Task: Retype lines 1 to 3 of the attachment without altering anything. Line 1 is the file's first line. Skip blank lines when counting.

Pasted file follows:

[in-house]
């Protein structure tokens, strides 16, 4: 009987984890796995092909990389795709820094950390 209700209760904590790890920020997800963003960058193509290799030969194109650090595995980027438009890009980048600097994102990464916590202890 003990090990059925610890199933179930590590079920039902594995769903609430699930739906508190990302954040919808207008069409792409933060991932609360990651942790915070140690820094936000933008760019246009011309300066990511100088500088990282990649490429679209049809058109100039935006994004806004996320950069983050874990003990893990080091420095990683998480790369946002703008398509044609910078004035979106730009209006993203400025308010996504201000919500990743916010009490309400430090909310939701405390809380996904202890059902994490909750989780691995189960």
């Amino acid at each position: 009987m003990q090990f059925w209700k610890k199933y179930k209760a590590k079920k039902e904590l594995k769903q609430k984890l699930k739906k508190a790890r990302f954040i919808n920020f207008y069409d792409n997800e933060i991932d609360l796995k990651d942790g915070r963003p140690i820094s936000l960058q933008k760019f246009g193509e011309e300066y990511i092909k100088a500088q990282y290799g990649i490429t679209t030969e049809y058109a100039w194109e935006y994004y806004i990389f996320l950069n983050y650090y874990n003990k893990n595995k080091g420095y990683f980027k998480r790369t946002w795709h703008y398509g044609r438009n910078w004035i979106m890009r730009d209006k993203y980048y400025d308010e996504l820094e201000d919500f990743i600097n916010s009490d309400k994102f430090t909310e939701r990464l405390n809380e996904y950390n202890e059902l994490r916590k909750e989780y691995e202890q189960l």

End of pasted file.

[in-house]
């Protein structure tokens, strides 16, 4: 009987984890796995092909990389795709820094950390 209700209760904590790890920020997800963003960058193509290799030969194109650090595995980027438009890009980048600097994102990464916590202890 003990090990059925610890199933179930590590079920039902594995769903609430699930739906508190990302954040919808207008069409792409933060991932609360990651942790915070140690820094936000933008760019246009011309300066990511100088500088990282990649490429679209049809058109100039935006994004806004996320950069983050874990003990893990080091420095990683998480790369946002703008398509044609910078004035979106730009209006993203400025308010996504201000919500990743916010009490309400430090909310939701405390809380996904202890059902994490909750989780691995189960």
């Amino acid at each position: 009987m003990q090990f059925w209700k610890k199933y179930k209760a590590k079920k039902e904590l594995k769903q609430k984890l699930k739906k508190a790890r990302f954040i919808n920020f207008y069409d792409n997800e933060i991932d609360l796995k990651d942790g915070r963003p140690i820094s936000l960058q933008k760019f246009g193509e011309e300066y990511i092909k100088a500088q990282y290799g990649i490429t679209t030969e049809y058109a100039w194109e935006y994004y806004i990389f996320l950069n983050y650090y874990n003990k893990n595995k080091g420095y990683f980027k998480r790369t946002w795709h703008y398509g044609r438009n910078w004035i979106m890009r730009d209006k993203y980048y400025d308010e996504l820094e201000d919500f990743i600097n916010s009490d309400k994102f430090t909310e939701r990464l405390n809380e996904y950390n202890e059902l994490r916590k909750e989780y691995e202890q189960l």